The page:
The judge answered, “You’ve been found competent to be your own attorney.”
At a Nov. 7 hearing, Los Angeles Superior Court Judge Gustavo Sztraicher granted Atkins’ request to act as his own attorney after warning the defendant that it was, in his opinion, “almost always an unwise decision to represent yourself.”
The judge ordered Atkins to return to court on Feb. 15, when a date is expected to be set for a preliminary hearing to determine whether there is sufficient evidence to proceed to trial.
Relatives of Corado sued the city of Los Angeles Nov. 29, saying they are still seeking answers about the shooting that the city and police department have refused to answer.
The Los Angeles Superior Court complaint brought by Albert Corado and Albert Corado Jr., the father and brother of Corado, also names as defendants Los Angeles Police Department officers Sinlen Tse and Sarah Winans, who fired the shots at the Traders Joe’s store.
The suit alleges wrongful death, negligence civil rights violations and battery. The plaintiffs are seeking unspecified damages.
Gubler retires from
HOLLYWOOD — The president/CEO of the Simi Valley Chamber of Commerce has been named to the same post with the Hollywood Chamber of Commerce, which will have its first change in leadership in a quarter-century.
Rana Ghadban, who previously worked with the Calabasas andChatsworth/Porter Ranch chambers, will officially become the Hollywood Chamber president/CEO on Jan. 1, but she joined the organization in December for a one-month transition period under outgoing President Leron Gubler.
Gubler informed the chamber board in January he would be stepping down at the end of the year.
Gubler has served as the president and CEO of the chamber since 1992, which makes him the longest-serving CEO in the history of the 97-year old organization. In September 2017, he was honored for his 25 years of leadership.
“Over a quarter century ago, Leron was hired during Hollywood’s darkest hours, when hope for great leadership was only a dream for the chamber board,” said Jeff Zarrinnam, chair of the board of the Hollywood Chamber. “For 20 years, I’ve attended a countless number of meetings with Leron, where I witnessed his wisdom, small-town values, great character, positive will, enthusiasm and patience to push things constantly forward toward a successful action. We thank him for his service to Hollywood and we wish him the very best.”
In announcing his retirement, Gubler noted that the chamber is in sound financial shape, has relocated to an office in the heart of the new commercial district of Hollywood, and has strong business leadership and a committed staff.
Zarrinnam said the chamber conducted a nine-month worldwide search and interviewed a wide variety of qualified candidates. The committee reviewed more than 350 candidates’ resumes.
“As the interview committee went through the lengthy search process, Rana rose to the top as the best candidate,” said Donelle Dadigan, chair of the chamber’s board of directors. “She met and exceeded all of the attributes and qualifications the committee liked to see in our next chamber president.”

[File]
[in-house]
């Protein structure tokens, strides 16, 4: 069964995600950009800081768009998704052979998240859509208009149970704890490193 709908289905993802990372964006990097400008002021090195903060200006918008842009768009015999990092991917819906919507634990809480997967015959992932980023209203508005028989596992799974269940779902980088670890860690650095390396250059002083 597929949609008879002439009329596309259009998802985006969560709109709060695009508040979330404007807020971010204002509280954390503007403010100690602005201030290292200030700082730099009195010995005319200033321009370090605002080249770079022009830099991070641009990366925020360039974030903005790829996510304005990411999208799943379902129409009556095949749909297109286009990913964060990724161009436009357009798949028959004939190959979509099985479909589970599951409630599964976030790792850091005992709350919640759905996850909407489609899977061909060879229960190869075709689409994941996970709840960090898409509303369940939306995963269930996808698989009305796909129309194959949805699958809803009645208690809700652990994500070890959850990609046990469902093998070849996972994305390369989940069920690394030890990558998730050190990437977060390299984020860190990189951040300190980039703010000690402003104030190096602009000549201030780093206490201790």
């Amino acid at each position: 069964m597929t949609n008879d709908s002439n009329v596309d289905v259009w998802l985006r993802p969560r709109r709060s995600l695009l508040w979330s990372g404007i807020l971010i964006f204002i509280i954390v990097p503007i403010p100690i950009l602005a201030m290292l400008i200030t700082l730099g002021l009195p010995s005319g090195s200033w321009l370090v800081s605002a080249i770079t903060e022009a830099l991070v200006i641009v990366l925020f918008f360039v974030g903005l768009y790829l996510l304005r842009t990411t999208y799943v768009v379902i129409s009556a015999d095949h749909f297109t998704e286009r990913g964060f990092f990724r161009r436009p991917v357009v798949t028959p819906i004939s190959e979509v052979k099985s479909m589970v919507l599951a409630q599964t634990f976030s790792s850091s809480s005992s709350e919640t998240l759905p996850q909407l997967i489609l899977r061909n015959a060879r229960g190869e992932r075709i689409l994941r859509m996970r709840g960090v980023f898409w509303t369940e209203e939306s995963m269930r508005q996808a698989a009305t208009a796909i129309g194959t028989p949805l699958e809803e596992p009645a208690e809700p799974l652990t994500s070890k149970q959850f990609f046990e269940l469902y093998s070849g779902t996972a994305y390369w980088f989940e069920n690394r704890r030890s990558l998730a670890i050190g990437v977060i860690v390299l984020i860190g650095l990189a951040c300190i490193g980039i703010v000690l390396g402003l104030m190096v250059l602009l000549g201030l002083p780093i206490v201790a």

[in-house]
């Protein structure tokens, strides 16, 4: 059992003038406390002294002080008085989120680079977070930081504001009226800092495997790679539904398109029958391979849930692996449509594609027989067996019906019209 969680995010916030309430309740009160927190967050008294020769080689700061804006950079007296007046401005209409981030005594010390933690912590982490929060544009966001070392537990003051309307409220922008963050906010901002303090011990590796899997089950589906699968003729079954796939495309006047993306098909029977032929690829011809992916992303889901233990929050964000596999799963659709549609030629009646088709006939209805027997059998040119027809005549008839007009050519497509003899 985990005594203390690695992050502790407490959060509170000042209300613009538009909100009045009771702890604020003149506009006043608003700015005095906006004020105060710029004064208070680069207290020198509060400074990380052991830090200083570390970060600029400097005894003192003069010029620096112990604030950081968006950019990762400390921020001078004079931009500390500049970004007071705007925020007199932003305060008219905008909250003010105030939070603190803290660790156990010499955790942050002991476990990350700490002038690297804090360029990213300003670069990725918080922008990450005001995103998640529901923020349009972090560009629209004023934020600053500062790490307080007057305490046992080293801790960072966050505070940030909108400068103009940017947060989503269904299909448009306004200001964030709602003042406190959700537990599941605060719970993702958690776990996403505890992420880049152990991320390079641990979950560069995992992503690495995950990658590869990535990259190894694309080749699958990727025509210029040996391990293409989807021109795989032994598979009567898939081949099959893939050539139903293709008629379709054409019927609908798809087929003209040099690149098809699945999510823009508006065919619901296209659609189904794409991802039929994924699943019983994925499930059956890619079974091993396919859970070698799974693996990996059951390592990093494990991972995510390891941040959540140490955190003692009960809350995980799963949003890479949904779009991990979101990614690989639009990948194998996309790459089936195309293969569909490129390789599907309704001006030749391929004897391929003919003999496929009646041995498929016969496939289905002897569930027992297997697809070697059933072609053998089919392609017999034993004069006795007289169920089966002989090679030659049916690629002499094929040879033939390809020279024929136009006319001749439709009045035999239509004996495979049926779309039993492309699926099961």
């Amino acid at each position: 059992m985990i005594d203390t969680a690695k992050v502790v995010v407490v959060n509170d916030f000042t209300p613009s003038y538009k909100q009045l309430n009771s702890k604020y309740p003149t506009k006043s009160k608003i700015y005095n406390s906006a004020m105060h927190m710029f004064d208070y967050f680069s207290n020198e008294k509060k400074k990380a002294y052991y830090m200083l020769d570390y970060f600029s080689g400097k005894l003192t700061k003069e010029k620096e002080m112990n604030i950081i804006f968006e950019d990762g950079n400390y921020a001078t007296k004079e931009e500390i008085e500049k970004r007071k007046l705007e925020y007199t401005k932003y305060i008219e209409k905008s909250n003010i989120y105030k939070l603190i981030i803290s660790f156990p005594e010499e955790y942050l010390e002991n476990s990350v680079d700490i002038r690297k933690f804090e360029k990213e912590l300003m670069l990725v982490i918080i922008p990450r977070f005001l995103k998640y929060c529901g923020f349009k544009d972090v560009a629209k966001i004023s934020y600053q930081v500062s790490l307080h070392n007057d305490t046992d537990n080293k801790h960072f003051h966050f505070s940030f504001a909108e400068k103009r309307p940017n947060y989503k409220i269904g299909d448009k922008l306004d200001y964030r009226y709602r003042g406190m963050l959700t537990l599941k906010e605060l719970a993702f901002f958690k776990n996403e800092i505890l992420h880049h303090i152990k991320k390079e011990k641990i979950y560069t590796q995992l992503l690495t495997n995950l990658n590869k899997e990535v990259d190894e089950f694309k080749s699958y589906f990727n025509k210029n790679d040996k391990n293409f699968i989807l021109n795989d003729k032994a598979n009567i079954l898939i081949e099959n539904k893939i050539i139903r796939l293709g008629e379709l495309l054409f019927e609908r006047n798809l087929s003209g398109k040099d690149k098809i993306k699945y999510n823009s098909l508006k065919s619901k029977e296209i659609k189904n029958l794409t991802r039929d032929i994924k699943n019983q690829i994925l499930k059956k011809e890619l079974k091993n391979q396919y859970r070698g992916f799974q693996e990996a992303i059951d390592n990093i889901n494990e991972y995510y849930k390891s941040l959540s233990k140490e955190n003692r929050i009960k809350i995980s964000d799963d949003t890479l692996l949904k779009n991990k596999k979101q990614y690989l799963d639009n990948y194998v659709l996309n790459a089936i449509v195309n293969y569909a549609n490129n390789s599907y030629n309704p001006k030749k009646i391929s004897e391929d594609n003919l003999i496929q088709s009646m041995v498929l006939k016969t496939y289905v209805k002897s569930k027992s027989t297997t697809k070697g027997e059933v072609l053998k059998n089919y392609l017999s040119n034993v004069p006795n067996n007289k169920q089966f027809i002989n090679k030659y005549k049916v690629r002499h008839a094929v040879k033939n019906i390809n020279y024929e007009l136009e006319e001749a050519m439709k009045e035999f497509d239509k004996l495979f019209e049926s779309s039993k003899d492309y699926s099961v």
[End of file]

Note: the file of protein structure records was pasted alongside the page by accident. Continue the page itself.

Gubler is perhaps best known to the public for his role as the emcee for the Hollywood Walk of Fame, an assignment he assumed 10 years ago at the passing of longtime Hollywood Honorary Mayor Johnny Grant. He has emceed about 300 Walk of Fame ceremonies during that time, but has participated in more than 600 ceremonies during his tenure at the chamber.
Walk of Fame
honors 29 more
HOLLYWOOD — The Hollywood Walk of Fame added 29 stars during 2018, including an honorary star for the cast of the 1970s television show “Love Boat, which was presented in May.
Others receiving stars during the year were actress Gillian Anderson, star of “The X Files,” singer Mary J. Blige and cartoon character Minnie Mouse during January; actress Gina Lollobrigida and actor Mandy Patinkin in February and actor Mark Hamill and television personality RuPaul in March
In April television’s “Wonder Woman” Lynda Carter was honored along with comedian Tracy Morgan and actress Eva Longoria.
May inductees included television’s crocodile hunter Steve Irwin (posthumously) and actress Zoe Saldana.
In June, actor Jeff Goldblum was inducted followed by actress Niecy Nash and Cedric the Entertainer in July.
In August, actress Jennifer Garner, song parody star “Weird Al” Yankovic and television personality Simon Cowell received stars followed by actor Eric McCormack, singer Carrie Underwood and actor Jack Black in September.
Sir Richard Branson was inducted in October for his contributions to the recording industry. Actor Michael Douglas, actress Sarah Silverman, singer Michael Buble, rapper Snoop Dogg and Broadway creator Lin Manuel Miranda were honored in November.
Director Ryan Murphy rounded out the year by receiving a star in December